10| viewpoints | the roar
friday, may 13, 2011
Should a curfew for teenagers be implemented in College Station?
by Amy Zhang, Opinions Editor
Currently, College Station does not have a city-wide curfew for teenagers. When the scenario is examined, taking into consideration Bryan’s success with their city-wide curfew for teenagers 17 and under, implementing a curfew could actually benefit the College Station. Since the curfew’s employment, Bryan has seen a 78 percent decrease in juvenile arrests, and juvenile criminal activity has dropped 65 percent. The curfew in Bryan, enacted in 2007, prohibits any person under 17 from being out between 12 a.m. and 5 a.m. If such a system was implemented in College Station, what little juvenile crime rate that we have could be significantly lessened. It’s been said by many parents that nothing worthwhile happens after 12. Indeed, what could students do after 12 that couldn’t be done sometime else? By taking the step to outlaw teenage presences on the street after midnight, College Station would be ensuring the safety of citizens, as well as protecting some of its teenagers from making unintelligent choices. Even though College Station’s juvenile crime rate is not currently at a dangerous level, it’s always better to prevent what is preventable. It is understandable that under some scenarios, curfews can provide unnecessary problems for fun-loving teenagers. However, a curfew could prevent pointless infractions, while also ensuring that parents do not need to worry. After all, there’s no shame in having a parent come with you to that latest movie premiere (they’ll probably just end up sleeping anyway). Having a curfew in place clearly wouldn’t majorly affect how College Station runs. And if you’re a student complaining—why complain, if you have nothing to hide?
by Preksha Chowdhary, Assistant Editor
The city of College Station currently does not have a curfew for teenagers. Our juvenile crime rate is not nearly at a dangerous level, and it would be simply unnecessary to violate our civil rights and assign the city responsibilities that are better left to parents. Youth are criminalized by such laws simply for being outside of their houses. In effect, this makes houses function as prisons. If kids were told to be at home earlier, it would only tempt them to sneak out at all times of the night, which in turn would cause many more problems. In fact, a study conducted on behalf of the U.S. Department of Justice found that curfew laws did not lead to a reduction in the amount of youth victimized during any hours. Limiting the freedom of mobility of an entire subset of people based on incorrect assumptions is unacceptable. The city should be focusing on preventing crime from happening in the first place instead of trying to get kids home earlier. It just gives teenagers another reason to dislike the authorities. Additionally, a report based on statistics by the Federal Bureau of Investigation states that youth are most likely to commit violent acts between 2 p.m. and 8 p.m.--times when curfew laws are not in effect. If this is the case, such laws would not prevent juvenile crimes. They merely allow ineffective, age-based discrimination. People who are likely to have criminal tendencies will not mind breaking one more law. The only people who are restricted are law-abiding youth. The city-wide curfew would simply be an unnecessary restriction of freedom. And most importantly, would you not be upset if someone tried to keep you from seeing the Harry Potter and the Deathly Hallows: Part 2 midnight premiere?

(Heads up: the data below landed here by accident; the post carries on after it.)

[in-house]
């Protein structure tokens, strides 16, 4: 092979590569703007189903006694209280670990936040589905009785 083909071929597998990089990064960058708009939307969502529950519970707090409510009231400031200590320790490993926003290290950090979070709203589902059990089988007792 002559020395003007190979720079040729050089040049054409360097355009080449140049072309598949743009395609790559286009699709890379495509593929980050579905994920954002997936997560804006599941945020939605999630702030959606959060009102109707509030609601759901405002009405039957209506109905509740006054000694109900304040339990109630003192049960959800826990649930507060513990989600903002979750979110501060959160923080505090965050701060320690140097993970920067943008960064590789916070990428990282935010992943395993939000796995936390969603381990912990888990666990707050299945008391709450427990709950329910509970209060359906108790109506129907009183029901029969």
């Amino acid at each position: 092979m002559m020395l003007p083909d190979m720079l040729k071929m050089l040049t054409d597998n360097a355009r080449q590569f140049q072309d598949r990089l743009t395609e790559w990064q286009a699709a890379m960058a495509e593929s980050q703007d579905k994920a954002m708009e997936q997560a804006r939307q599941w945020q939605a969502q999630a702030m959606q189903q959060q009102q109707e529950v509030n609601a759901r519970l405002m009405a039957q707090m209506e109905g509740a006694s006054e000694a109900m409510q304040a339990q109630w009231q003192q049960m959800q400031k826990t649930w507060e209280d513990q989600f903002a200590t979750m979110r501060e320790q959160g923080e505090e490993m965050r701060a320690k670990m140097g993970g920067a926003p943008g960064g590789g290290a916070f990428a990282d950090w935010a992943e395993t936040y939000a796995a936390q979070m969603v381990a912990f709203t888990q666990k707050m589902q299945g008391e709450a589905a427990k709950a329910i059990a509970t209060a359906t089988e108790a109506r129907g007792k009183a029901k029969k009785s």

student responses. The Roar surveys students to find out their opinions on the possible curfew. Do you think there should be a curfew for teenagers in College Station?
NO 98% 103 students surveyed
At what time do you think the potential curfew should be? 11:00 p.m. 3% 12:00 a.m. 19%
LATER 12 AM later THAN than 12 a.m. 78% 78%
Do you think curfews are effective in reducing teen crime? YES 12%
Student Quotes: As long as I get to see the Harry Potter premiere, it’s all right.
Nevin Blum, junior
I don’t think there are any good reasons to have a curfew. When kids come back from UIL or other tournaments, they’d get in trouble because of the curfew.
Giovanny Bobadilla, sophomore
Published on May 13, 2011